The Rebecca Notebook & other memories by Daphne du Maurier

The Rebecca Notebook

I was lucky enough to pick up this book in an Edinburgh bookshop. It was just lying amongst sundry miscellaneous books, in a basket on the floor. So I was really surprised when I had a look inside it and discovered that it had been signed by Daphne du Maurier, it’s a hardback and in perfect condition. It was cheap too, so I had to buy it!

If you’re into Daphne du Maurier I think this is a book which you will want to read. Over the years I’ve heard that du Maurier was a bit of an odd bod – one of the awkward squad, but honestly, which of us isn’t at some time or another?!

Anyway, I was a wee bit trepidatious about reading the book as if I don’t like an author it doesn’t half put me off reading their books, I know, silly but true. All was well though as I think that the author’s voice came through really clearly and I DID like her. In fact I agreed with her about lots of things.

This book was first published in 1981 and as she says, it was almost 40 years since she had written Rebecca but she still had her notebook in which she had jotted down her plans for the outline of the book, quite detailed really and a must read for any devotee of Rebecca.

The rest of the book contains 11 prose pieces, not articles as such she says, for she had never been a journalist. They come under the heading of Memories and some are her reminiscences of her father and grandfather. Others are her thoughts on subjects such as Romantic Love, Death and Widowhood, Moving House, and A Winter’s Afternoon, Kilmarth – to name a few of them.

She was a woman for whom houses seem to have been the most important thing in her life. Possibly her children felt that Menabilly, her house in Cornwall for 25 years, was more important to their mother than they were and I suppose that would be more than a bit annoying.

It’s interesting to note that Daphne du Maurier didn’t actually own either of the houses she lived in in Cornwall, she rented them on long leases from the family which had owned them for generations. Times have changed so much since those days, people equate owning a house with success and stabilty now and hate the thought of having to rent.

I had also completely forgotten that Daphne’s father had been related to the ‘Darling’ family of Peter Pan fame, or in other words the Llewelyn-Davies family. Sylvia L-D was Daphne’s aunt and she writes about the family in the article titled Sylvia’s Boys who were of course well known to her as they grew up together. J.M. Barrie was known to them all as Uncle Jim at a time when he had umpteen plays on in various London theatres, he did far more than just write Peter Pan. What an advantage for an aspiring writer!

13 thoughts on “The Rebecca Notebook & other memories by Daphne du Maurier

  1. I enjoyed this book – and your post too, makes me want to dip into the book again. Daphne du Maurier could maybe called an eccentric and she doesn’t sound an easy person to live with or be related to. Have you read Margaret Forster’s biography of her ‘Daphne’? It’s very detailed and took me quite some time to read but it’s an extremely well researched and informative account of her life, taken from her letters and private papers, with personal memories of her from her children, grandchildren and friends.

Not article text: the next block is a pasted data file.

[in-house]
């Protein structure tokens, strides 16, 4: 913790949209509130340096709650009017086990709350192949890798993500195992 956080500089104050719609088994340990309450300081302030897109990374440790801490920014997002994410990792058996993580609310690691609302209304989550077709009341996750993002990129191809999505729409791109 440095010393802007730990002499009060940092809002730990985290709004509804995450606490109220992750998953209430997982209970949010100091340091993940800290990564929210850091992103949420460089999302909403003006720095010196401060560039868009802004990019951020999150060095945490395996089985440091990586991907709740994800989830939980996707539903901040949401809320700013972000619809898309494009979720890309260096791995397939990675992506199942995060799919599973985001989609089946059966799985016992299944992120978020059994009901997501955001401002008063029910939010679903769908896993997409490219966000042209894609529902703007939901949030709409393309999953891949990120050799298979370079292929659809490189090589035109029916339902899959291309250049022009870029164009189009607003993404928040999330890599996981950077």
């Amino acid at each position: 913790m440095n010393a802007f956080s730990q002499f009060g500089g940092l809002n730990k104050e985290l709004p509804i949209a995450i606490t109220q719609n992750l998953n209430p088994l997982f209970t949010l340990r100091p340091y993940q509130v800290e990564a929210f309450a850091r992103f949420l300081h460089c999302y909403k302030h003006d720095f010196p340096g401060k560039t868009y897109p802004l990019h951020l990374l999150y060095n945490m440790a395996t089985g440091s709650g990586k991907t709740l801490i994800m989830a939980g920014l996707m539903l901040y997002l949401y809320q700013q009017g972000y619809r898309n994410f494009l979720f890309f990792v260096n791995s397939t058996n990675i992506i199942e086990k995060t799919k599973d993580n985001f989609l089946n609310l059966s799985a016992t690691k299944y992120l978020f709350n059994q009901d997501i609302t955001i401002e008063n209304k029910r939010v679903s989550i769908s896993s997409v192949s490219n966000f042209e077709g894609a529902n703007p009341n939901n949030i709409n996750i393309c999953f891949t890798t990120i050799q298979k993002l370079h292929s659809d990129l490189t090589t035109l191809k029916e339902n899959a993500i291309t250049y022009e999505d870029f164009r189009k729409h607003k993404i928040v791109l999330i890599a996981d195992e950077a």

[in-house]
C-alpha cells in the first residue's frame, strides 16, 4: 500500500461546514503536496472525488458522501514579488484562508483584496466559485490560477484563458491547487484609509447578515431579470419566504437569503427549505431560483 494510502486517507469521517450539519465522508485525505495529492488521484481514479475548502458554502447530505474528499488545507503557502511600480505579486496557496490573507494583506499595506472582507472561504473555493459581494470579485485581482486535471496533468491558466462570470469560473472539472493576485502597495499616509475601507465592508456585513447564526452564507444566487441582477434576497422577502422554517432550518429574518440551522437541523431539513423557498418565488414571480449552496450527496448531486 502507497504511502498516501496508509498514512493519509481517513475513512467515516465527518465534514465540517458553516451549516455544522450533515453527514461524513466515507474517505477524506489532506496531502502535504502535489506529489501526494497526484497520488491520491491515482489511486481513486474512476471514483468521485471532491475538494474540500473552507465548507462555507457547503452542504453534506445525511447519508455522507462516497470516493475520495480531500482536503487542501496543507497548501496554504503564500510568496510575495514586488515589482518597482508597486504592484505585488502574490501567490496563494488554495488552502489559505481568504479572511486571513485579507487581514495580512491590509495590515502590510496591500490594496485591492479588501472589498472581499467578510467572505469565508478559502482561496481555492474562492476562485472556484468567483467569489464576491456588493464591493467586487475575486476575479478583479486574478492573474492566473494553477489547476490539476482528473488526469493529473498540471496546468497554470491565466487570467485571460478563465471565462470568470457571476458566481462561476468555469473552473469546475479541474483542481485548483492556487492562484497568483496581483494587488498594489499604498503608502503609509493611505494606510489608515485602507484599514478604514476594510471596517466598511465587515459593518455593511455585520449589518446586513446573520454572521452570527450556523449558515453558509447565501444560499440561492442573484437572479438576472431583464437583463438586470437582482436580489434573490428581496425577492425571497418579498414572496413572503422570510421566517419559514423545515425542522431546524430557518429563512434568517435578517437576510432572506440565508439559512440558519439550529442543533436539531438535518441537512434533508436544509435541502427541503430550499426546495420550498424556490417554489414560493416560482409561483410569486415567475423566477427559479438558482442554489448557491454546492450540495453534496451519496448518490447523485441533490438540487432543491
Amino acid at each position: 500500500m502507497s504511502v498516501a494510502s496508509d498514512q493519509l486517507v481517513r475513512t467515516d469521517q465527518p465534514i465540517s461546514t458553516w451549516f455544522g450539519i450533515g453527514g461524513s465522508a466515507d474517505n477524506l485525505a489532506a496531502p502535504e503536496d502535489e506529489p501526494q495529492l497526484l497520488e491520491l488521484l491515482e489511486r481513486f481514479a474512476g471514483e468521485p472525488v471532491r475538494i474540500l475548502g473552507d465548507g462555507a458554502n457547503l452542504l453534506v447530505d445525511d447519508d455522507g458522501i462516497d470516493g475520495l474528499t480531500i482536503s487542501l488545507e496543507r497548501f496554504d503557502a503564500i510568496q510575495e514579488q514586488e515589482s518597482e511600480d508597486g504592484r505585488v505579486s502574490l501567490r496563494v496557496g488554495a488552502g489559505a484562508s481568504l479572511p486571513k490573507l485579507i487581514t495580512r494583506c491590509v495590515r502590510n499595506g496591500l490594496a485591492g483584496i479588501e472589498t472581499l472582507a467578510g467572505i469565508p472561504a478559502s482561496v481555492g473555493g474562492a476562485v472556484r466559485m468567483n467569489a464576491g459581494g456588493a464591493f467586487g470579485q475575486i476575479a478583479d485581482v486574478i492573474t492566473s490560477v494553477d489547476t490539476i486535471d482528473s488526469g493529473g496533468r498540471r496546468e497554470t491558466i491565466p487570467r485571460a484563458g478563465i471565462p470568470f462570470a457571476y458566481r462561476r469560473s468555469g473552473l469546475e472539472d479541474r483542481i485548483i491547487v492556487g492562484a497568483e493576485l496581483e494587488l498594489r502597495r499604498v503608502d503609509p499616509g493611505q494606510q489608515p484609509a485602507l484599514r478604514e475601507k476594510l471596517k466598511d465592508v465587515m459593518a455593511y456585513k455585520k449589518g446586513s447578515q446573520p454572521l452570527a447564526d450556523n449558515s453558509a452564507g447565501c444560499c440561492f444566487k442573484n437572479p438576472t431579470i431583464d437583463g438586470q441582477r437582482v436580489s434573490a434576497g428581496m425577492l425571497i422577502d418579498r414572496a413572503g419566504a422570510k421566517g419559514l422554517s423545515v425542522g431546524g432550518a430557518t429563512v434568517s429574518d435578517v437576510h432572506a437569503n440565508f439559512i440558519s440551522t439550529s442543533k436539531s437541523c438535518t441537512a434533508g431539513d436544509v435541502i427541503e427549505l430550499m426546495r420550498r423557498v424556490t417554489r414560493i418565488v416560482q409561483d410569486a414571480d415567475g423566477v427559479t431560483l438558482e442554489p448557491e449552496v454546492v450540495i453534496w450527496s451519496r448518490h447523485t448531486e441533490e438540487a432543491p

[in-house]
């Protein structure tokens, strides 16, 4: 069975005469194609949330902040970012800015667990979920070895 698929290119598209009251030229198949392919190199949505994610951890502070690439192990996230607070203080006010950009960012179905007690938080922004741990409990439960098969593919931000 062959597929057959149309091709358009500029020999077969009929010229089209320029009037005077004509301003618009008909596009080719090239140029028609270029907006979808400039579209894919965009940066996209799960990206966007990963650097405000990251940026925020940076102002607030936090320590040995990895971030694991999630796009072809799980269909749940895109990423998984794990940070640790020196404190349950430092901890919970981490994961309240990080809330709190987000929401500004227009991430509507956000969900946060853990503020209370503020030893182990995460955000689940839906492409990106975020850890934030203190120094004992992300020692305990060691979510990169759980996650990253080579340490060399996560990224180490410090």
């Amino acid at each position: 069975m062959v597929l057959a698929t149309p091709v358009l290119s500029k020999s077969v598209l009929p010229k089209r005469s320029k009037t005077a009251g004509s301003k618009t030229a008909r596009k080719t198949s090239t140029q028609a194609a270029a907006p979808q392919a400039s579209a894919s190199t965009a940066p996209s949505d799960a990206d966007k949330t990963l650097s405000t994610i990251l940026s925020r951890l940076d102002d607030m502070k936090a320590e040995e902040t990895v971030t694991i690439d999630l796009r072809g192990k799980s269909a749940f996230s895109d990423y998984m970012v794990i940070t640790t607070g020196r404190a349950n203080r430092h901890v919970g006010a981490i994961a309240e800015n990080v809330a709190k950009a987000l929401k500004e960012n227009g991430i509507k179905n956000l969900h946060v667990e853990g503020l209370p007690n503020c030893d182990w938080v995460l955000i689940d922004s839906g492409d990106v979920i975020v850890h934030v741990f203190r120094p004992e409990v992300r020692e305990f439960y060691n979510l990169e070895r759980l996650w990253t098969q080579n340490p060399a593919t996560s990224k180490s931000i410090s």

• Margaret,
      I’m going to have to get a hold of the Forster ‘Daphne’ biography, it sounds like a ‘must read’. Mind you, I’ve not forgiven Forster yet for that book which we were both duped by – so called diary! I can’t even remember its name – I’ve obviously blocked it out.

  2. What luck to find an autographed copy and in such good condition! I’ve never heard of this book, but I’ll be looking for it. I like biographies and, even better, autobiographies.

    • Joan,
      I found that book just after we came back from our visit to Haye on Wye, where I couldn’t find anything that I wanted to buy in the whole town! I always find books when I least expect to.

  3. Hope you keep hold of the book!

    It sounds like an interesting read especially as Rebecca is one of my most favourite books. Might have to look out for it based on that alone.

    • Jo,
      I definitely will be holding on to it, apart from anything else I think that its’s one that I might dip into again. Rebecca was my first ‘comfort’ book and I read it every now and again, I’ve been doing it for more than 40 years now, it’s a bit of a shock to realise that!

  4. Sounds very interesting, Rebecca is one of my favorites. Does it say anything about Jane Eyre? Many people say it’s a reworking, but I vaguely remember something where she says no, she wasn’t inspired by Bronte.

    • Karen K,
      She doesn’t mention Jane Eyre but I always thought that it was a re-working of Jane Eyre, it certainly has plenty of similarities and I remember people always used to describe it as a modern Jane Eyre. I’ll have to read Daphne’s biography.

      • I think I read something at the end of one of the Rebecca editions, she writes about her inspiration for the book. I think it was really inspired by a giant house in Cornwall. Might be time for a re-read, it’s the perfect time of year for it.

  5. Yes – what a find! Nice work, you!

    I’ve downloaded a bunch of books lately, as my travel is picking up again. But it’s impossible to get a signed copy that way!

    • Pearl,
      Yes, Kindles are handy when travelling but I still love ‘real’ books.

      I’ve just seen that my Kindle is now £20 cheaper than when I bought mine a few months ago – I knew that would happen, and my camera isn’t working properly, new one required I think, very annoying. That old box Brownie which I gave away to a charity shop recently was still working after about 70 years!

  6. Pingback: From the Archives: Biographies | BooksPlease

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